Coffee Data Science

Espresso Feasibility: Mesh+Paper on the Bottom of the Basket

An exploration for a paper on bottom variant

Robert McKeon Aloe
4 min readMay 28, 2024

Paper filters have been shown to improve espresso extraction, and in some recent explorations, someone on the EAF Discord suggested putting a metal mesh underneath the paper filter. I wanted to explore this across a few roast development levels in a controlled study. My results did not show an improvement, but that doesn’t mean the experiment was ideal, so let’s talk about it.

First, I made a metal mesh to fit at the bottom of the filter basket by cutting a stainless steel mesh. An aluminum mesh would have also worked, but I had a stainless steel mesh sitting around.

Then I added a paper filter on top. For these experiments, I used the same paper filter. This may have been a source of error, but I also did not see a particular issue with the paper filter to suggest the age was problematic.

The cut of the paper filter could also have been slightly better because I did observe donuting at the beginning of the shot.

I didn’t use thermal pre-infusion, and I used a simple flat flow of 1 ml/s at 90C. The input was 10g of coffee with a puck screen on top so that the headspace would be large since having the MeshPaper reduces the space in the basket.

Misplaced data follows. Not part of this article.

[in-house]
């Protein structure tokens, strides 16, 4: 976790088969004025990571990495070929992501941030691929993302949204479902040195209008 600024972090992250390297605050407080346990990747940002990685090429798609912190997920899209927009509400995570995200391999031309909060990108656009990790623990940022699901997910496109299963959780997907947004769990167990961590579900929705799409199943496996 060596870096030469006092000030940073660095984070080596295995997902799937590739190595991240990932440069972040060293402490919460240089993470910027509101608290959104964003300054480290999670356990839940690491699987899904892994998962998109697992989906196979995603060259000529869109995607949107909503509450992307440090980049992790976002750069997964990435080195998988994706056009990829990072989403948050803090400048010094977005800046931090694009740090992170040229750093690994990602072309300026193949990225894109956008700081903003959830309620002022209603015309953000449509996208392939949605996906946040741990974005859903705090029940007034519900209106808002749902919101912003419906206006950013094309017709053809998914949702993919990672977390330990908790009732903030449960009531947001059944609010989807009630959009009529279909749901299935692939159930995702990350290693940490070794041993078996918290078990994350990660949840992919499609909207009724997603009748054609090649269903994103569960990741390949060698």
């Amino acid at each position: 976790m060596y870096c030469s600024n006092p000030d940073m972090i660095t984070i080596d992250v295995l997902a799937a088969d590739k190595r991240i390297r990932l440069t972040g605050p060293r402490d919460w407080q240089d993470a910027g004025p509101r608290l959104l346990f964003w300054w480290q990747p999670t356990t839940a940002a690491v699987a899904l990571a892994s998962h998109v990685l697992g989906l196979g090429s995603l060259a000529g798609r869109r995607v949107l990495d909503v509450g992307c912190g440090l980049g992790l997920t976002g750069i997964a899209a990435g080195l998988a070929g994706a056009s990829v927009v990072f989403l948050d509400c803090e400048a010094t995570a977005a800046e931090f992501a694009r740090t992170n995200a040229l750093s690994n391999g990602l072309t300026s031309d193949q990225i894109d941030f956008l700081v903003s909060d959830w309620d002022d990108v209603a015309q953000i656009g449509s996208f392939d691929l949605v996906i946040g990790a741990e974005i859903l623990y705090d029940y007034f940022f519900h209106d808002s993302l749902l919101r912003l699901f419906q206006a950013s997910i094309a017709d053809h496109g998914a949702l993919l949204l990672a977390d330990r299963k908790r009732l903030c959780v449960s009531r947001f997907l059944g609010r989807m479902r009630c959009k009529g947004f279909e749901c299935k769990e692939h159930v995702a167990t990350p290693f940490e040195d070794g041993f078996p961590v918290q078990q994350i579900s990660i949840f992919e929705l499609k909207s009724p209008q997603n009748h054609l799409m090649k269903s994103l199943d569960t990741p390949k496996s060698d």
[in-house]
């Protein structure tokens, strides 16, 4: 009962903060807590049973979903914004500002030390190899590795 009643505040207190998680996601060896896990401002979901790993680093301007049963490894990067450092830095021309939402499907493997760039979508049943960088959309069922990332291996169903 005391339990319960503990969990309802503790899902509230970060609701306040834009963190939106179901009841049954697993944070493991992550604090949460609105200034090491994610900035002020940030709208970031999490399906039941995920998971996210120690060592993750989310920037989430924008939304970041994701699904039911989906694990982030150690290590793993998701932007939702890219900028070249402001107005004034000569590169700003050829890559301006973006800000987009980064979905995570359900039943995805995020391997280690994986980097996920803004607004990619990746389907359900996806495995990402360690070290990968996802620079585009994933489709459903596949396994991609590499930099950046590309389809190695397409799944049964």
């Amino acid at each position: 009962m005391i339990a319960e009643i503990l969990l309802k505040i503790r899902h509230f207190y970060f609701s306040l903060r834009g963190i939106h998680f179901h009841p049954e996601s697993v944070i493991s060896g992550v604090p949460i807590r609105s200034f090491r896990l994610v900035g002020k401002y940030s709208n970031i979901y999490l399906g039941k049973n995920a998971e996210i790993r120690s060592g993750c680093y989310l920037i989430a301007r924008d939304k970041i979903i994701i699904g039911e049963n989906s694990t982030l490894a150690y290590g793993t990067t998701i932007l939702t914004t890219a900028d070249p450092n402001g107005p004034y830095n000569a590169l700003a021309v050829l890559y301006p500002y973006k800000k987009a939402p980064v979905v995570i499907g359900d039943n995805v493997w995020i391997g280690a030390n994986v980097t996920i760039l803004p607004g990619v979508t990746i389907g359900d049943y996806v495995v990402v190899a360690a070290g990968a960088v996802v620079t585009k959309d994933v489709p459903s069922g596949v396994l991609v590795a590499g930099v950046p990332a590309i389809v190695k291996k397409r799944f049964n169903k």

Coffee Roasting

All coffee was roasted on the Roest using a BT/IT profile (Inlet Temperature (IT) controlled by Bean Temperature (BT)).

Metrics of Performance

I focused only on coffee extraction. Taste is king, but coffee extraction can still tell us something about efficiency.

Total Dissolved Solids (TDS) is measured using a refractometer, and this number combined with the output weight of the shot and the input weight of the coffee is used to determine the percentage of coffee extracted into the cup, called Extraction Yield (EY).


All coffee had 1.9% water added to the coffee beans to reduce static. I pulled each shot into three cups to look at how extraction changed over time.

The general trend of darker roasts (lower Agtron) was the ability to extract higher.

The same was true with a MeshPaper addition.

However, when we looked at individual performance, the MeshPaper doesn’t appear to help.

It did seem to hurt EY, but that doesn’t say anything about taste.

These changes were very small, and I was not expecting these results.

This was also true for the lightest roast.

It is quite possible the design was flawed in the paper filter cut size or reusing the same paper filter. It could also be that this test coffee was not a good data point because all the coffee developments were the same test coffee. However, I am not seeing an obvious sign of improvement using this MeshPaper technique.

If you like, follow me on Twitter, YouTube, and Instagram where I post videos of espresso shots on different machines and espresso related stuff. You can also find me on LinkedIn. You can also follow me on Medium and Subscribe.

Further readings of mine:

My Second Book: Advanced Espresso

My First Book: Engineering Better Espresso

My Links

Collection of Espresso Articles

A Collection of Work and School Stories



Robert McKeon Aloe

I’m in love with my Wife, my Kids, Espresso, Data Science, tomatoes, cooking, engineering, talking, family, Paris, and Italy, not necessarily in that order.